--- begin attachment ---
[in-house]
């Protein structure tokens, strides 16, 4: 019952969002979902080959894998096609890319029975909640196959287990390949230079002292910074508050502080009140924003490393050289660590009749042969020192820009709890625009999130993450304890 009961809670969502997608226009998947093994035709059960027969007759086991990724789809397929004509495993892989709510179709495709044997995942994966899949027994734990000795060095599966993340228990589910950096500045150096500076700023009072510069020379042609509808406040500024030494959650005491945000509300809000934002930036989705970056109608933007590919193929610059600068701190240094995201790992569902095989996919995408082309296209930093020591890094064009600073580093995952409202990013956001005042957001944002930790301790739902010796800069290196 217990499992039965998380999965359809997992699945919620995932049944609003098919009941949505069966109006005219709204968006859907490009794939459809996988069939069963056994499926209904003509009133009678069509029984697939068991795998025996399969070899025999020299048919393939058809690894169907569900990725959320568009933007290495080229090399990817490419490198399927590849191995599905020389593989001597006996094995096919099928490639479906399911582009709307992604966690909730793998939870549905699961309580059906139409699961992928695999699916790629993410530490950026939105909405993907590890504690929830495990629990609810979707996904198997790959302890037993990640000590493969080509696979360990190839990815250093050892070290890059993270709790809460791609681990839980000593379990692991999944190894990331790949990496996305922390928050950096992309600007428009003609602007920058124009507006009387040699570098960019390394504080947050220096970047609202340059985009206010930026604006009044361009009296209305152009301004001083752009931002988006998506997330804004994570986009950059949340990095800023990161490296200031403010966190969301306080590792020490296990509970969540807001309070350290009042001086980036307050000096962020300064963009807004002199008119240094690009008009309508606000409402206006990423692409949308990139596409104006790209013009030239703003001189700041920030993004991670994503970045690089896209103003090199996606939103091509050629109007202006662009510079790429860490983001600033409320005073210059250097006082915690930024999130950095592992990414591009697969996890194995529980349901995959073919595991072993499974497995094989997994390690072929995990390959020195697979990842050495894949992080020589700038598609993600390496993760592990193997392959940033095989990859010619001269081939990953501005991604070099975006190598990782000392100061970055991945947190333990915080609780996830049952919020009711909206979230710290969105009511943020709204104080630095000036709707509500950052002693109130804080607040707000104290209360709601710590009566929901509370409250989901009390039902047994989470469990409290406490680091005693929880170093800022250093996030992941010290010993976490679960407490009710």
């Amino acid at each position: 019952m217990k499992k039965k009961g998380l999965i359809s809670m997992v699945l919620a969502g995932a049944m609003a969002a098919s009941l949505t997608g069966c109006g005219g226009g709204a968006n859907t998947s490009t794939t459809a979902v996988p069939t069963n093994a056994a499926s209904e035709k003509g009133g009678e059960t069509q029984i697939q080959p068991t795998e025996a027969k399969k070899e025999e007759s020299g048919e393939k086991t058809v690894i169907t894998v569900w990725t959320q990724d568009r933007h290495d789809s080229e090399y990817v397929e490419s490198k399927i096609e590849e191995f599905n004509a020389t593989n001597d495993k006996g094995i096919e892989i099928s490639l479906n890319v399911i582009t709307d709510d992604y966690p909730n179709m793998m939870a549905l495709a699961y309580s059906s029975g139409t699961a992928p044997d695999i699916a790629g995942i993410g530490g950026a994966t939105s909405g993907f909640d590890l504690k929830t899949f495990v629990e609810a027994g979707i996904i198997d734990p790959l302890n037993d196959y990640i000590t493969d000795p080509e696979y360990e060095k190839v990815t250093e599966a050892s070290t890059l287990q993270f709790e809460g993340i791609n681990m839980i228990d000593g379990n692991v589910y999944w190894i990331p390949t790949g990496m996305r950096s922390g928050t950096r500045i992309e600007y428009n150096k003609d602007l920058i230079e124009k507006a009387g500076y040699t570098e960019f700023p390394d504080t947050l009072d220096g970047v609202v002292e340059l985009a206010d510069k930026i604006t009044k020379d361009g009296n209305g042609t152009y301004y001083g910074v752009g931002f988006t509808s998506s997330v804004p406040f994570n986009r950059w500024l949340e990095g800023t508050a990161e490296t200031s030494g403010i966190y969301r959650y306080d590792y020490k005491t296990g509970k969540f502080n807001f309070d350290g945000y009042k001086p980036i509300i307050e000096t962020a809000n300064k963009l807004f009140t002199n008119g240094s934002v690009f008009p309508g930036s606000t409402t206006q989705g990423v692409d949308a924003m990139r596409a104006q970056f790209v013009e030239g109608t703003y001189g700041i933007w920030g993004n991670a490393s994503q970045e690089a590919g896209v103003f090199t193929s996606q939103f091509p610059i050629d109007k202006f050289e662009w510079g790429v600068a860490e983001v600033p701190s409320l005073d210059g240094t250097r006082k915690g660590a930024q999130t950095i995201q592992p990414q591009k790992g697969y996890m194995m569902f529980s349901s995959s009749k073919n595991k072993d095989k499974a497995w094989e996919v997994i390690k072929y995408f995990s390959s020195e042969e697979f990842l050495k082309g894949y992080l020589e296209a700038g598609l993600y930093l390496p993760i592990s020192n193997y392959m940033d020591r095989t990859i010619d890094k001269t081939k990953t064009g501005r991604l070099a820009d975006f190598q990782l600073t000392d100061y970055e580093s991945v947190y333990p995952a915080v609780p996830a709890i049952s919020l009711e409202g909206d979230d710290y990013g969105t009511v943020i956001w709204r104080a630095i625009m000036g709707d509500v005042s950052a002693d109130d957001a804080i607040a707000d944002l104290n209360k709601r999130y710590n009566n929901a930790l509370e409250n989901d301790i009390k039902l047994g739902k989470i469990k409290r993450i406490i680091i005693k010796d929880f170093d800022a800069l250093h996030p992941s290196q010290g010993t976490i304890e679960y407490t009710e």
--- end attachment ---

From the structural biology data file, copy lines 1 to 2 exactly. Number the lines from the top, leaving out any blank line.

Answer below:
[in-house]
């Protein structure tokens, strides 16, 4: 019952969002979902080959894998096609890319029975909640196959287990390949230079002292910074508050502080009140924003490393050289660590009749042969020192820009709890625009999130993450304890 009961809670969502997608226009998947093994035709059960027969007759086991990724789809397929004509495993892989709510179709495709044997995942994966899949027994734990000795060095599966993340228990589910950096500045150096500076700023009072510069020379042609509808406040500024030494959650005491945000509300809000934002930036989705970056109608933007590919193929610059600068701190240094995201790992569902095989996919995408082309296209930093020591890094064009600073580093995952409202990013956001005042957001944002930790301790739902010796800069290196 217990499992039965998380999965359809997992699945919620995932049944609003098919009941949505069966109006005219709204968006859907490009794939459809996988069939069963056994499926209904003509009133009678069509029984697939068991795998025996399969070899025999020299048919393939058809690894169907569900990725959320568009933007290495080229090399990817490419490198399927590849191995599905020389593989001597006996094995096919099928490639479906399911582009709307992604966690909730793998939870549905699961309580059906139409699961992928695999699916790629993410530490950026939105909405993907590890504690929830495990629990609810979707996904198997790959302890037993990640000590493969080509696979360990190839990815250093050892070290890059993270709790809460791609681990839980000593379990692991999944190894990331790949990496996305922390928050950096992309600007428009003609602007920058124009507006009387040699570098960019390394504080947050220096970047609202340059985009206010930026604006009044361009009296209305152009301004001083752009931002988006998506997330804004994570986009950059949340990095800023990161490296200031403010966190969301306080590792020490296990509970969540807001309070350290009042001086980036307050000096962020300064963009807004002199008119240094690009008009309508606000409402206006990423692409949308990139596409104006790209013009030239703003001189700041920030993004991670994503970045690089896209103003090199996606939103091509050629109007202006662009510079790429860490983001600033409320005073210059250097006082915690930024999130950095592992990414591009697969996890194995529980349901995959073919595991072993499974497995094989997994390690072929995990390959020195697979990842050495894949992080020589700038598609993600390496993760592990193997392959940033095989990859010619001269081939990953501005991604070099975006190598990782000392100061970055991945947190333990915080609780996830049952919020009711909206979230710290969105009511943020709204104080630095000036709707509500950052002693109130804080607040707000104290209360709601710590009566929901509370409250989901009390039902047994989470469990409290406490680091005693929880170093800022250093996030992941010290010993976490679960407490009710």